At the moment, market forces and profit motive are the major determinants of economic affairs and consequently we see the governmental push for increased growth each year. Ted points out in his paper that if our current rate of population growth is maintained and the push for 3%or 4% economic growth were to be sustained, both the damage to the environment and the rapid consumption of remaining natural resources would drive us to desperate straits by the middle of the 21st century. Our only hope is to stop over-consuming and change to an ethos of quality of life for all in order to create a real future for the planet and its people.
We should apply the available productive capacity to producing what all people need for a good life. Much of the economy could remain as a form of private enterprise carried out by small firms, households and co-operatives within a regulated non-growth sector based on needs. There would be enough work for all (part-time by todays standards) - perhaps two days per week earning monetary income, with a more equal share of leisure time as well! Life at a more relaxed pace - yes please!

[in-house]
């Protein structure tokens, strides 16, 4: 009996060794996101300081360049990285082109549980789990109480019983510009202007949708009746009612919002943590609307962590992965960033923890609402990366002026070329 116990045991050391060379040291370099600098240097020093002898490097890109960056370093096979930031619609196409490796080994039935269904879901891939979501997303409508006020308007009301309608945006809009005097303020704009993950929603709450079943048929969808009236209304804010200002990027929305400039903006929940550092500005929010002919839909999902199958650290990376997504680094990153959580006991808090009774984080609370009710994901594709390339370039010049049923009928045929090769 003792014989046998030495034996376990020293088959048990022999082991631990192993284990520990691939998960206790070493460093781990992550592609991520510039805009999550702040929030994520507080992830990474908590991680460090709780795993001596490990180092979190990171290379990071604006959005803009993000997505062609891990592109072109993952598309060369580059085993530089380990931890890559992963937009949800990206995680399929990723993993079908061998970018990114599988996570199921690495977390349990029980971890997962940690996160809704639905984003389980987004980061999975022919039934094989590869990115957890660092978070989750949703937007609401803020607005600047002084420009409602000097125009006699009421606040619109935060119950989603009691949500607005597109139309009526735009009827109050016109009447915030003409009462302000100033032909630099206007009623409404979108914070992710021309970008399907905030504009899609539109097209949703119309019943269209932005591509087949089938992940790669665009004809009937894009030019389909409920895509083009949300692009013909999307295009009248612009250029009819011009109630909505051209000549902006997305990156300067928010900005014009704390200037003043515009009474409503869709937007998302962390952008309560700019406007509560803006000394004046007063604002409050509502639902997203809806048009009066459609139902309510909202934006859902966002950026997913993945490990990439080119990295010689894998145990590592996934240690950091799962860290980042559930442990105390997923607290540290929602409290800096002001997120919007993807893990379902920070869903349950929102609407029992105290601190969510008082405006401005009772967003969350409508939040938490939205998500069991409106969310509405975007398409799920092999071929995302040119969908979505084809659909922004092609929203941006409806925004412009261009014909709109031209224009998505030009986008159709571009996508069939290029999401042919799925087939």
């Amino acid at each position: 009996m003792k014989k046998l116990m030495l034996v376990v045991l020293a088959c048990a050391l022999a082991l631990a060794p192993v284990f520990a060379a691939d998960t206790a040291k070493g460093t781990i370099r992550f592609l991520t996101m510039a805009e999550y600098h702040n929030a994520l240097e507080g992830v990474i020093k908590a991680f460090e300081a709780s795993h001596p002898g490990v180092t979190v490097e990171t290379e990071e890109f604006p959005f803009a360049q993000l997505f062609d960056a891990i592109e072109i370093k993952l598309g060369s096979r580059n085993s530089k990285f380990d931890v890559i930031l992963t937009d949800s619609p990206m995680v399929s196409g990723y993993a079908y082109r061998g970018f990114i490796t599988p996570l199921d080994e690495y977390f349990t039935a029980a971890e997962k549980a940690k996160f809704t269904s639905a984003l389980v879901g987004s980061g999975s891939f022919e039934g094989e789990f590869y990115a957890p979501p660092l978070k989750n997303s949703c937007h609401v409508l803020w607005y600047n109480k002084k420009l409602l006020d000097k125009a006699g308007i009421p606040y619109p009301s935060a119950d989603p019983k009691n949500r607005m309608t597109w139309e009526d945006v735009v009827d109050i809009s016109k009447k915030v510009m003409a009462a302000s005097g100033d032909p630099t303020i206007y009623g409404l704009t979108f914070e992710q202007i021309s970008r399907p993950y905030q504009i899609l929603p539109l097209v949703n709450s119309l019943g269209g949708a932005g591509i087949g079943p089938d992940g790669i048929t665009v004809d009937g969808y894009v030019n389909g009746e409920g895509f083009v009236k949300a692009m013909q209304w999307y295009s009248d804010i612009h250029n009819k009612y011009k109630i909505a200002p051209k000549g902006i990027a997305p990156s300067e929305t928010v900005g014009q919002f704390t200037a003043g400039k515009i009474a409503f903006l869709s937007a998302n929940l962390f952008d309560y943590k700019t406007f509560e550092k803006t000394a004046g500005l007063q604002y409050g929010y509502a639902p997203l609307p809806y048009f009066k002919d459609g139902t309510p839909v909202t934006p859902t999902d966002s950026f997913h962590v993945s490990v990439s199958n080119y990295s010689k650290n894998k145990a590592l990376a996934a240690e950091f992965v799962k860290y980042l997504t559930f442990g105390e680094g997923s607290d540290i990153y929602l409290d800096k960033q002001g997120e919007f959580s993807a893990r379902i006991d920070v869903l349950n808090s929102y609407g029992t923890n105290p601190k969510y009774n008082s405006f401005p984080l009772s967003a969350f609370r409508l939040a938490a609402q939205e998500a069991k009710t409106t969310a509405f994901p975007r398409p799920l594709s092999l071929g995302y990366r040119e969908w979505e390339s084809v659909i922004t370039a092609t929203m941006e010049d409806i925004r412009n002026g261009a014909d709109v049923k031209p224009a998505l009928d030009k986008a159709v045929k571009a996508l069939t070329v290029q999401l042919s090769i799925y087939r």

5. "A VERY DIFFERENT ECONOMIC SYSTEM MUST BE DEVELOPED."
"Voluntary simplicity!" This will no doubt be the difficult hurdle - the change from affluent, consumer living standards to living more simply and self-sufficiently. This is not to say that we turn into Luddites. We are encouraged to retain the technologies we have developed thus far. In fact, Ted asserts that we would have more resources available for science and research, education and the arts, once we have stopped producing unnecessary things (weapons for instance). And getting on with the business of learning to live together without undue conflict - like the people involved in the Global Ecovillage Movement (Crystal Waters, etc).
Could we do it in the Highlands? Do we have a choice? Can we learn from our great/grandparents, who had to live through a global depression and were perhaps living Ted Trainers "Simpler Way" before it was invented? You know, the backyard vege garden, water tank and chooks, with nothing being wasted and plenty of recycling and repairing.
BACK TO THE FUTURE!!!!
References: "The Simpler Way: We Must Move to a Sustainable Society" (Paper) Ted Trainer, Faculty of Arts, University of N.S.W.
J26 Winter 99